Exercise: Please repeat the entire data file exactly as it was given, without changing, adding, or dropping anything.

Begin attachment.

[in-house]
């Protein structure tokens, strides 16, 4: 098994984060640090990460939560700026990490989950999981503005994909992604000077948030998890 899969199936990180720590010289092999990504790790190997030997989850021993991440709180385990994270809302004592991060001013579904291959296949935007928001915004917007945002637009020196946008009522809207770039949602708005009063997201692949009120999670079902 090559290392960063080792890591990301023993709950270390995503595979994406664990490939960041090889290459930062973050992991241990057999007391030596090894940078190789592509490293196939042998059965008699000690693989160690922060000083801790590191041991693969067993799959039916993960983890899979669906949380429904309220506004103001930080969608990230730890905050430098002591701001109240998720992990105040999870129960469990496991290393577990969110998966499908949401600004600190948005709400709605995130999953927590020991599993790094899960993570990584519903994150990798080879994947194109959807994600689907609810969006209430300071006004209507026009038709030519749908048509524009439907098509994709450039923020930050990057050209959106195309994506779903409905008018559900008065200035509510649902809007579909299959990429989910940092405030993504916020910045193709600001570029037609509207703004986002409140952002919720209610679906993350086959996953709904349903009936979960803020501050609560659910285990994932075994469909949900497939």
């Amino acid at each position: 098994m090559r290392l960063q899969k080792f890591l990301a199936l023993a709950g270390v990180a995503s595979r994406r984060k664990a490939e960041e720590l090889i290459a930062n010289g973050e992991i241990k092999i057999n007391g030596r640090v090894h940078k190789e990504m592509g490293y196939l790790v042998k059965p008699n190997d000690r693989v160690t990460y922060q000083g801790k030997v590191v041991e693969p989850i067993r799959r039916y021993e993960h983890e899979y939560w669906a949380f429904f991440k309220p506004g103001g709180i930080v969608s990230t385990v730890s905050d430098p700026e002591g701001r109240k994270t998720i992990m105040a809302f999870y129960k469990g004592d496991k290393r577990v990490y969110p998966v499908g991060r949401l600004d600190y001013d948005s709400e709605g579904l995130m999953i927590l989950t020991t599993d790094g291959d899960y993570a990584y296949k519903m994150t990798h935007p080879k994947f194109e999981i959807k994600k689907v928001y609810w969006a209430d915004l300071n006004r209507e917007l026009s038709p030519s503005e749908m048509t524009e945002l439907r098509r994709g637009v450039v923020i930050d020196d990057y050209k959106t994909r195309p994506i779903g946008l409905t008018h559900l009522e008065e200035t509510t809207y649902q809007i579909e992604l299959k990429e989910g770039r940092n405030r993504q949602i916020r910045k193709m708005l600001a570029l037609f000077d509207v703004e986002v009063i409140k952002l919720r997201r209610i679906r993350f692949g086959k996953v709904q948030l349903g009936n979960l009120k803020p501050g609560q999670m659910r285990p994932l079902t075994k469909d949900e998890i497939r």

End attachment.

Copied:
[in-house]
């Protein structure tokens, strides 16, 4: 098994984060640090990460939560700026990490989950999981503005994909992604000077948030998890 899969199936990180720590010289092999990504790790190997030997989850021993991440709180385990994270809302004592991060001013579904291959296949935007928001915004917007945002637009020196946008009522809207770039949602708005009063997201692949009120999670079902 090559290392960063080792890591990301023993709950270390995503595979994406664990490939960041090889290459930062973050992991241990057999007391030596090894940078190789592509490293196939042998059965008699000690693989160690922060000083801790590191041991693969067993799959039916993960983890899979669906949380429904309220506004103001930080969608990230730890905050430098002591701001109240998720992990105040999870129960469990496991290393577990969110998966499908949401600004600190948005709400709605995130999953927590020991599993790094899960993570990584519903994150990798080879994947194109959807994600689907609810969006209430300071006004209507026009038709030519749908048509524009439907098509994709450039923020930050990057050209959106195309994506779903409905008018559900008065200035509510649902809007579909299959990429989910940092405030993504916020910045193709600001570029037609509207703004986002409140952002919720209610679906993350086959996953709904349903009936979960803020501050609560659910285990994932075994469909949900497939």
């Amino acid at each position: 098994m090559r290392l960063q899969k080792f890591l990301a199936l023993a709950g270390v990180a995503s595979r994406r984060k664990a490939e960041e720590l090889i290459a930062n010289g973050e992991i241990k092999i057999n007391g030596r640090v090894h940078k190789e990504m592509g490293y196939l790790v042998k059965p008699n190997d000690r693989v160690t990460y922060q000083g801790k030997v590191v041991e693969p989850i067993r799959r039916y021993e993960h983890e899979y939560w669906a949380f429904f991440k309220p506004g103001g709180i930080v969608s990230t385990v730890s905050d430098p700026e002591g701001r109240k994270t998720i992990m105040a809302f999870y129960k469990g004592d496991k290393r577990v990490y969110p998966v499908g991060r949401l600004d600190y001013d948005s709400e709605g579904l995130m999953i927590l989950t020991t599993d790094g291959d899960y993570a990584y296949k519903m994150t990798h935007p080879k994947f194109e999981i959807k994600k689907v928001y609810w969006a209430d915004l300071n006004r209507e917007l026009s038709p030519s503005e749908m048509t524009e945002l439907r098509r994709g637009v450039v923020i930050d020196d990057y050209k959106t994909r195309p994506i779903g946008l409905t008018h559900l009522e008065e200035t509510t809207y649902q809007i579909e992604l299959k990429e989910g770039r940092n405030r993504q949602i916020r910045k193709m708005l600001a570029l037609f000077d509207v703004e986002v009063i409140k952002l919720r997201r209610i679906r993350f692949g086959k996953v709904q948030l349903g009936n979960l009120k803020p501050g609560q999670m659910r285990p994932l079902t075994k469909d949900e998890i497939r």